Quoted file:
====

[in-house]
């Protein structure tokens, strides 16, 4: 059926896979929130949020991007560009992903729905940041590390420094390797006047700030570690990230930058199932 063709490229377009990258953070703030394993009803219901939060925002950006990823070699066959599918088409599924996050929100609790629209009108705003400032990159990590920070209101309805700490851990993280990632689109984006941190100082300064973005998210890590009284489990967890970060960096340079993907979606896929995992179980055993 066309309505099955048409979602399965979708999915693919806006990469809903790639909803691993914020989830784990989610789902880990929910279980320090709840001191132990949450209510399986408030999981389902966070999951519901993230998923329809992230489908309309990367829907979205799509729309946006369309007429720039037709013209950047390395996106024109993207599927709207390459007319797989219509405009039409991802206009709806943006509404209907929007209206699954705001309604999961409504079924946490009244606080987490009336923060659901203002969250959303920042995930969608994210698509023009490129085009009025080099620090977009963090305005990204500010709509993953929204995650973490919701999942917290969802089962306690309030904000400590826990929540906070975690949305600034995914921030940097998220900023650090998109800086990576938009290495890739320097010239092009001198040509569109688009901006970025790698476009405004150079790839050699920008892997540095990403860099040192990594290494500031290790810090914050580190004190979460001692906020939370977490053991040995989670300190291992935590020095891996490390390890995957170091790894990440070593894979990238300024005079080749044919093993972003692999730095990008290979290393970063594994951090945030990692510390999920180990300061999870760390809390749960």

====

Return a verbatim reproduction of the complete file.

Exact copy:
[in-house]
């Protein structure tokens, strides 16, 4: 059926896979929130949020991007560009992903729905940041590390420094390797006047700030570690990230930058199932 063709490229377009990258953070703030394993009803219901939060925002950006990823070699066959599918088409599924996050929100609790629209009108705003400032990159990590920070209101309805700490851990993280990632689109984006941190100082300064973005998210890590009284489990967890970060960096340079993907979606896929995992179980055993 066309309505099955048409979602399965979708999915693919806006990469809903790639909803691993914020989830784990989610789902880990929910279980320090709840001191132990949450209510399986408030999981389902966070999951519901993230998923329809992230489908309309990367829907979205799509729309946006369309007429720039037709013209950047390395996106024109993207599927709207390459007319797989219509405009039409991802206009709806943006509404209907929007209206699954705001309604999961409504079924946490009244606080987490009336923060659901203002969250959303920042995930969608994210698509023009490129085009009025080099620090977009963090305005990204500010709509993953929204995650973490919701999942917290969802089962306690309030904000400590826990929540906070975690949305600034995914921030940097998220900023650090998109800086990576938009290495890739320097010239092009001198040509569109688009901006970025790698476009405004150079790839050699920008892997540095990403860099040192990594290494500031290790810090914050580190004190979460001692906020939370977490053991040995989670300190291992935590020095891996490390390890995957170091790894990440070593894979990238300024005079080749044919093993972003692999730095990008290979290393970063594994951090945030990692510390999920180990300061999870760390809390749960």